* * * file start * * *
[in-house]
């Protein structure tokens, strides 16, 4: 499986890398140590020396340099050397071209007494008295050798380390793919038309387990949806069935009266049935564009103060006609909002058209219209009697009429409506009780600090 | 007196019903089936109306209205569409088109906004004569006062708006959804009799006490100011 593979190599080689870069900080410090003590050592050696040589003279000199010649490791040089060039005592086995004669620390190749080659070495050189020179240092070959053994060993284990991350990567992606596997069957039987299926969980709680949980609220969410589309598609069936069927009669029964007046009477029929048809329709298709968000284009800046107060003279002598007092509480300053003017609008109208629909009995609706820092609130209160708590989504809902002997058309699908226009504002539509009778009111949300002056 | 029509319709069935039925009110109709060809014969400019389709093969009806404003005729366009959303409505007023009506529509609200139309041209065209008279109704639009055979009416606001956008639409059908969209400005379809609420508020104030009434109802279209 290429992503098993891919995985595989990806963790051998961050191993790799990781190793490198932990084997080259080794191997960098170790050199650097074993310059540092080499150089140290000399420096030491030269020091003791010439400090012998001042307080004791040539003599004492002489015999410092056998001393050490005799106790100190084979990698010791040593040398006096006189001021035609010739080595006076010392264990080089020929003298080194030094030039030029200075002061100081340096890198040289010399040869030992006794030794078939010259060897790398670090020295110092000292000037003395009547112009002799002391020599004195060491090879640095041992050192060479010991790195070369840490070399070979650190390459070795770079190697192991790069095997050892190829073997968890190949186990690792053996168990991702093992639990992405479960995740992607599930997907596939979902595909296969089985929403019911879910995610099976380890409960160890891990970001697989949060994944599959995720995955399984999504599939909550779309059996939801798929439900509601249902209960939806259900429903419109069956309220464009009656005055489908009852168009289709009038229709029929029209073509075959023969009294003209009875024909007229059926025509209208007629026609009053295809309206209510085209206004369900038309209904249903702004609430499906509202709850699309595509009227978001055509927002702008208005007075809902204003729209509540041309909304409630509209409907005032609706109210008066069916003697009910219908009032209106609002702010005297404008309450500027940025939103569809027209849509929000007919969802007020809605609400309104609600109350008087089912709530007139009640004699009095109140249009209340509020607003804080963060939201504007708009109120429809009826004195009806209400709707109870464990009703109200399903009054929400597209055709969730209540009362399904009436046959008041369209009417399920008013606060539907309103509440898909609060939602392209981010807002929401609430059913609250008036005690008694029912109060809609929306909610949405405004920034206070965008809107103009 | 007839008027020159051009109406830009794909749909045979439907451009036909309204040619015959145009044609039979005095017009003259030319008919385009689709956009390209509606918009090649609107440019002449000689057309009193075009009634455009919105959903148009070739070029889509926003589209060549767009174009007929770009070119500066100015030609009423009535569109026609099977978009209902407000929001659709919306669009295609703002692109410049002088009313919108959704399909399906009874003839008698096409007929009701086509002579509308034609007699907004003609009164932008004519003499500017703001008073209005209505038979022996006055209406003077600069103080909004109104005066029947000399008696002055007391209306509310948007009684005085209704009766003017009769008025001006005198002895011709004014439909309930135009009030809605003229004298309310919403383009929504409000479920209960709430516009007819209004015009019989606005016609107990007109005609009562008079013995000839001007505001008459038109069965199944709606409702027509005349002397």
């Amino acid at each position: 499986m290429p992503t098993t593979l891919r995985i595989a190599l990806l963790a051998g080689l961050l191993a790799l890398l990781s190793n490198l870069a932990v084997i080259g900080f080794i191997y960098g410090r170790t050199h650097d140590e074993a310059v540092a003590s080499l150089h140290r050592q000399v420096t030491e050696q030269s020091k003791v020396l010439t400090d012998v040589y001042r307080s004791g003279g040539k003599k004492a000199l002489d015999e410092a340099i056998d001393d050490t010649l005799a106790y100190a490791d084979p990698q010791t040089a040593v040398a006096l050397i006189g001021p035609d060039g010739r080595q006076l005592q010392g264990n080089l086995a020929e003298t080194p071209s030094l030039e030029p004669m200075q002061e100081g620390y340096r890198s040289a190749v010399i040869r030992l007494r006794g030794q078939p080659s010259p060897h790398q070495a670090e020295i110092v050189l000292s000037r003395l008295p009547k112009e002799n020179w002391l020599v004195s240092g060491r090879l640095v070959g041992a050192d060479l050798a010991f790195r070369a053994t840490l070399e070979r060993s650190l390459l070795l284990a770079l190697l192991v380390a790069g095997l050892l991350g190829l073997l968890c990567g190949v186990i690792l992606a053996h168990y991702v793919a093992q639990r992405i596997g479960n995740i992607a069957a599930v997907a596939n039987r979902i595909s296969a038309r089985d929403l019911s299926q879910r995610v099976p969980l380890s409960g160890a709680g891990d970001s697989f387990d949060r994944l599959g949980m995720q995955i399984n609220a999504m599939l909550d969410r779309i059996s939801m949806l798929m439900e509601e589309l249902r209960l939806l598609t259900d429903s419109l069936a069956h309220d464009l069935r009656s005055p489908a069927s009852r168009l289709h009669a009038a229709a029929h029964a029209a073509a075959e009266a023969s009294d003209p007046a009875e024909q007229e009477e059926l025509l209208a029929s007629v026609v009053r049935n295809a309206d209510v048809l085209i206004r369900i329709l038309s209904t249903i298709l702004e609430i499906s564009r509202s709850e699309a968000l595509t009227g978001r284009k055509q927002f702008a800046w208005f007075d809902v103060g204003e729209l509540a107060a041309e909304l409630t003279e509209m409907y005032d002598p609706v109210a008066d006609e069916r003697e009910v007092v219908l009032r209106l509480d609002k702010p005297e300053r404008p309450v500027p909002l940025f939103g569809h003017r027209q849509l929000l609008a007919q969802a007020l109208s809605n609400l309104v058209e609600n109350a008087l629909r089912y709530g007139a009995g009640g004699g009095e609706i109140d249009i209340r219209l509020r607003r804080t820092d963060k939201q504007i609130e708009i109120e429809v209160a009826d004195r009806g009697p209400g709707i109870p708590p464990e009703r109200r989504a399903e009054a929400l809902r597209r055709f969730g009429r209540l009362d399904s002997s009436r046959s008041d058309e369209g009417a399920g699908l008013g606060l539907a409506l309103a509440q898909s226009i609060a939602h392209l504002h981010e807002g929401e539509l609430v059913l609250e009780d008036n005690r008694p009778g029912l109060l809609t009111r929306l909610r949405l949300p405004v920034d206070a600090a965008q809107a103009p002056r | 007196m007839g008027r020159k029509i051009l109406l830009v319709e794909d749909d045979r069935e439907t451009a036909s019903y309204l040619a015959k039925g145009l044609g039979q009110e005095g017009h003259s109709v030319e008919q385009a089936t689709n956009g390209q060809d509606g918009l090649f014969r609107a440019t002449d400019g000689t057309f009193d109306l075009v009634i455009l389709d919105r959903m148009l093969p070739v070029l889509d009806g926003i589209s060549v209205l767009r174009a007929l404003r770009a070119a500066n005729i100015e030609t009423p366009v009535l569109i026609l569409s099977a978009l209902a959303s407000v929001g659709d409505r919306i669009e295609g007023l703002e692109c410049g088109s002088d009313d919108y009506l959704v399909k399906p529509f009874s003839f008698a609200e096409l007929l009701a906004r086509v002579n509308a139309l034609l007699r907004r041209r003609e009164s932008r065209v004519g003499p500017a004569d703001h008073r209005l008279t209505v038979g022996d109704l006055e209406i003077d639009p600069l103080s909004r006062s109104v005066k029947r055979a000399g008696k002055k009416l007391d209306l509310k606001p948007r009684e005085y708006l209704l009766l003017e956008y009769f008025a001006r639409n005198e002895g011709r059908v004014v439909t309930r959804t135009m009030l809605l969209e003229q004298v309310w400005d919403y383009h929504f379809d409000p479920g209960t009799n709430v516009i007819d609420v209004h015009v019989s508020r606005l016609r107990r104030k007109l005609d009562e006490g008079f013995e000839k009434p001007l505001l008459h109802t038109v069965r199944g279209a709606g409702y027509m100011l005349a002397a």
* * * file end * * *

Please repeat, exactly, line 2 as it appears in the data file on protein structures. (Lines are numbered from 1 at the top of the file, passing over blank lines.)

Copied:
């Protein structure tokens, strides 16, 4: 499986890398140590020396340099050397071209007494008295050798380390793919038309387990949806069935009266049935564009103060006609909002058209219209009697009429409506009780600090 | 007196019903089936109306209205569409088109906004004569006062708006959804009799006490100011 593979190599080689870069900080410090003590050592050696040589003279000199010649490791040089060039005592086995004669620390190749080659070495050189020179240092070959053994060993284990991350990567992606596997069957039987299926969980709680949980609220969410589309598609069936069927009669029964007046009477029929048809329709298709968000284009800046107060003279002598007092509480300053003017609008109208629909009995609706820092609130209160708590989504809902002997058309699908226009504002539509009778009111949300002056 | 029509319709069935039925009110109709060809014969400019389709093969009806404003005729366009959303409505007023009506529509609200139309041209065209008279109704639009055979009416606001956008639409059908969209400005379809609420508020104030009434109802279209 290429992503098993891919995985595989990806963790051998961050191993790799990781190793490198932990084997080259080794191997960098170790050199650097074993310059540092080499150089140290000399420096030491030269020091003791010439400090012998001042307080004791040539003599004492002489015999410092056998001393050490005799106790100190084979990698010791040593040398006096006189001021035609010739080595006076010392264990080089020929003298080194030094030039030029200075002061100081340096890198040289010399040869030992006794030794078939010259060897790398670090020295110092000292000037003395009547112009002799002391020599004195060491090879640095041992050192060479010991790195070369840490070399070979650190390459070795770079190697192991790069095997050892190829073997968890190949186990690792053996168990991702093992639990992405479960995740992607599930997907596939979902595909296969089985929403019911879910995610099976380890409960160890891990970001697989949060994944599959995720995955399984999504599939909550779309059996939801798929439900509601249902209960939806259900429903419109069956309220464009009656005055489908009852168009289709009038229709029929029209073509075959023969009294003209009875024909007229059926025509209208007629026609009053295809309206209510085209206004369900038309209904249903702004609430499906509202709850699309595509009227978001055509927002702008208005007075809902204003729209509540041309909304409630509209409907005032609706109210008066069916003697009910219908009032209106609002702010005297404008309450500027940025939103569809027209849509929000007919969802007020809605609400309104609600109350008087089912709530007139009640004699009095109140249009209340509020607003804080963060939201504007708009109120429809009826004195009806209400709707109870464990009703109200399903009054929400597209055709969730209540009362399904009436046959008041369209009417399920008013606060539907309103509440898909609060939602392209981010807002929401609430059913609250008036005690008694029912109060809609929306909610949405405004920034206070965008809107103009 | 007839008027020159051009109406830009794909749909045979439907451009036909309204040619015959145009044609039979005095017009003259030319008919385009689709956009390209509606918009090649609107440019002449000689057309009193075009009634455009919105959903148009070739070029889509926003589209060549767009174009007929770009070119500066100015030609009423009535569109026609099977978009209902407000929001659709919306669009295609703002692109410049002088009313919108959704399909399906009874003839008698096409007929009701086509002579509308034609007699907004003609009164932008004519003499500017703001008073209005209505038979022996006055209406003077600069103080909004109104005066029947000399008696002055007391209306509310948007009684005085209704009766003017009769008025001006005198002895011709004014439909309930135009009030809605003229004298309310919403383009929504409000479920209960709430516009007819209004015009019989606005016609107990007109005609009562008079013995000839001007505001008459038109069965199944709606409702027509005349002397």